Category: North American Mammals
Facts about Minks, Scientific name for Mink is Neovison vison" The "mink" is a semi-aquatic and carnivorous mammal that is highly endangered species. There are four species of the Mink and they include the following:
Mustela macrodon and
Mustela vison evergladensis.
The mink belongs to the Animalia kingdom; in the Mammalia class; Mustela genus and the Mustelidae family.
Otters and polecats belong to the same family as the minks.
Due to the mink’s highly prized quality fur, the species is farmed in large scale. The Mink is for this same reason that the species is highly endangered. The Mink fur is used in making fashionable clothing that are in high demand.
The mortality rate for the mink is very high but those that survive their first year after birth can live for up to three years in the wild. However, in captivity the Mink does very well and can live for ten to twelve years. At the same time in captivity the mink can only have four to five kits per litter annually.
Minks can live in rock holes, holly tree stumps and even in neglected muskrat dens. The Mink is quite wise and can stock up to one month’s food supply units at home. Minks hunt for food in the wild for continued survival. They are often known to prey more than they need so they hardly go without food. The Minks slender and tall bodies make it very easy for these mammals to access burrows as well as tunnels in search of food.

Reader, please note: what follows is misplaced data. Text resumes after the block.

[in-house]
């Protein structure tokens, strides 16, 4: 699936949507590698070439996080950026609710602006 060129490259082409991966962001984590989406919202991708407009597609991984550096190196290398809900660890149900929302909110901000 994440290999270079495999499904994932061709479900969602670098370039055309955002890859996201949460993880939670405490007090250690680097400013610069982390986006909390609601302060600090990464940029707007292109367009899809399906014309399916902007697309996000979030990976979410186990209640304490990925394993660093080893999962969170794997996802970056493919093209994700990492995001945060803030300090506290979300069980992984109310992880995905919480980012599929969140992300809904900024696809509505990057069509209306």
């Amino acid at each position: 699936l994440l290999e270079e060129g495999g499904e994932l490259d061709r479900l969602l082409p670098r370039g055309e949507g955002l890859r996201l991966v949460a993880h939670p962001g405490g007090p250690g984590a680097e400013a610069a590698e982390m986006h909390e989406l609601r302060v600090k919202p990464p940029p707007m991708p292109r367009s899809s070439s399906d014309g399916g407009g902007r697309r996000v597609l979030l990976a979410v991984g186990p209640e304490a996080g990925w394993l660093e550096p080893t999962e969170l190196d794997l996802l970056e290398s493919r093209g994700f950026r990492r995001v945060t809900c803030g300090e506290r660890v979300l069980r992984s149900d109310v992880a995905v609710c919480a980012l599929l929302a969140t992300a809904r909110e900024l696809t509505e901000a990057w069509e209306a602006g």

In terms of appearance minks look like big weasels or little otters. Minks largely dwell in swampy areas of Scotland, US and Britain. The American mink adapts to several other environmental conditions as compared to the European mink. The American minks are also larger than the European minks. Minks are about 12–18 in (30–45 cm) in body length, while females measure 11–15 in (27–37.5 cm). The male Minks tail measures 6–10 inches (15.6–24.7 cm) the female tails are 6–8 in (14.8–21.5 cm). Weights vary with season and sex, the males being heavier than females. In winter, males Minks weigh 1–3 lb (500–1,580 g) and females 1–2 1/2 lb (400–1133 g) the heaviest they are occurs in autumn.
On the other hand; the European mink has a large white patch on their upper lip which sometimes lacks in the American mink. The American and the European mink were initially classified under the same genus but recent development has seen the American mink re-classified to a different genus. Male minks live in relatively larger shelters as compared to female minks.
It is important to note that minks love watery environments and as such they will be found in ditches; streams and even along the seashore. Water supply is essential for their sustained survival.
Weather conditions are important in determining how minks shed their skin. In winter their skin become very thick and it is shed in spring and summer when the weather conditions pave way for warmth.
The Minks sense of smell is very strong and they can therefore smell their predators from a distance. As soon as the Mink sense danger they relocate to other habitats for safety. They have a unique anal gland that allows them to excrete a foul fume that helps distract invaders.
The mink being a semi-aquatic carnivore majorly feeds on fish, crustaceans, amphibians, small rodents and insects. The Mink diet is also highly determined by their ecological niche at a time. They primarily target voles and this has led to a great decline in the population of voles.